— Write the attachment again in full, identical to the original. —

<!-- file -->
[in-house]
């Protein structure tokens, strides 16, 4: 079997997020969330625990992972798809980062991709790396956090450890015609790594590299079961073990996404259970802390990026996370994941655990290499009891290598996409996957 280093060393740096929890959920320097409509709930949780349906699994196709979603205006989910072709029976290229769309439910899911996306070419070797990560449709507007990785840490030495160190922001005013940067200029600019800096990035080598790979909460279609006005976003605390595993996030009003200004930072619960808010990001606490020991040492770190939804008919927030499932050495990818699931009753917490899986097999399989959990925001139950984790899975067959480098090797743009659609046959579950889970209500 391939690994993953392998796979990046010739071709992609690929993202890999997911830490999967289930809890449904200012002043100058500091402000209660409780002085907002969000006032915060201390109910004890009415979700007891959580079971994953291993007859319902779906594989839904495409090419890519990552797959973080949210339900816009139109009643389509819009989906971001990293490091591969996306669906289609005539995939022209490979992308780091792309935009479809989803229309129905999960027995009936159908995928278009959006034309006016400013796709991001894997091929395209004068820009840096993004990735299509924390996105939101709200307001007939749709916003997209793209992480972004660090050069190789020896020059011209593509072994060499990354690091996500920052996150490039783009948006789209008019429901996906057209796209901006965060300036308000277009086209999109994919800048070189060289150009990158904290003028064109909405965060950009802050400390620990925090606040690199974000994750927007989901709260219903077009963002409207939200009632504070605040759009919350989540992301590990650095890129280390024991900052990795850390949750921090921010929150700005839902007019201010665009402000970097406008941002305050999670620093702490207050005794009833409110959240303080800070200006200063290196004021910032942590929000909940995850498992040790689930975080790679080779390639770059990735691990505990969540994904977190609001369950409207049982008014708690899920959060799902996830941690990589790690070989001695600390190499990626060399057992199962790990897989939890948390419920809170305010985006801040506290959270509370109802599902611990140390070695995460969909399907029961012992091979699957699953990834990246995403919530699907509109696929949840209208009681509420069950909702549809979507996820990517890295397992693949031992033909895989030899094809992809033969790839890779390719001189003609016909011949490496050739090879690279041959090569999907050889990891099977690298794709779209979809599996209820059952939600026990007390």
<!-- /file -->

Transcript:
[in-house]
């Protein structure tokens, strides 16, 4: 079997997020969330625990992972798809980062991709790396956090450890015609790594590299079961073990996404259970802390990026996370994941655990290499009891290598996409996957 280093060393740096929890959920320097409509709930949780349906699994196709979603205006989910072709029976290229769309439910899911996306070419070797990560449709507007990785840490030495160190922001005013940067200029600019800096990035080598790979909460279609006005976003605390595993996030009003200004930072619960808010990001606490020991040492770190939804008919927030499932050495990818699931009753917490899986097999399989959990925001139950984790899975067959480098090797743009659609046959579950889970209500 391939690994993953392998796979990046010739071709992609690929993202890999997911830490999967289930809890449904200012002043100058500091402000209660409780002085907002969000006032915060201390109910004890009415979700007891959580079971994953291993007859319902779906594989839904495409090419890519990552797959973080949210339900816009139109009643389509819009989906971001990293490091591969996306669906289609005539995939022209490979992308780091792309935009479809989803229309129905999960027995009936159908995928278009959006034309006016400013796709991001894997091929395209004068820009840096993004990735299509924390996105939101709200307001007939749709916003997209793209992480972004660090050069190789020896020059011209593509072994060499990354690091996500920052996150490039783009948006789209008019429901996906057209796209901006965060300036308000277009086209999109994919800048070189060289150009990158904290003028064109909405965060950009802050400390620990925090606040690199974000994750927007989901709260219903077009963002409207939200009632504070605040759009919350989540992301590990650095890129280390024991900052990795850390949750921090921010929150700005839902007019201010665009402000970097406008941002305050999670620093702490207050005794009833409110959240303080800070200006200063290196004021910032942590929000909940995850498992040790689930975080790679080779390639770059990735691990505990969540994904977190609001369950409207049982008014708690899920959060799902996830941690990589790690070989001695600390190499990626060399057992199962790990897989939890948390419920809170305010985006801040506290959270509370109802599902611990140390070695995460969909399907029961012992091979699957699953990834990246995403919530699907509109696929949840209208009681509420069950909702549809979507996820990517890295397992693949031992033909895989030899094809992809033969790839890779390719001189003609016909011949490496050739090879690279041959090569999907050889990891099977690298794709779209979809599996209820059952939600026990007390």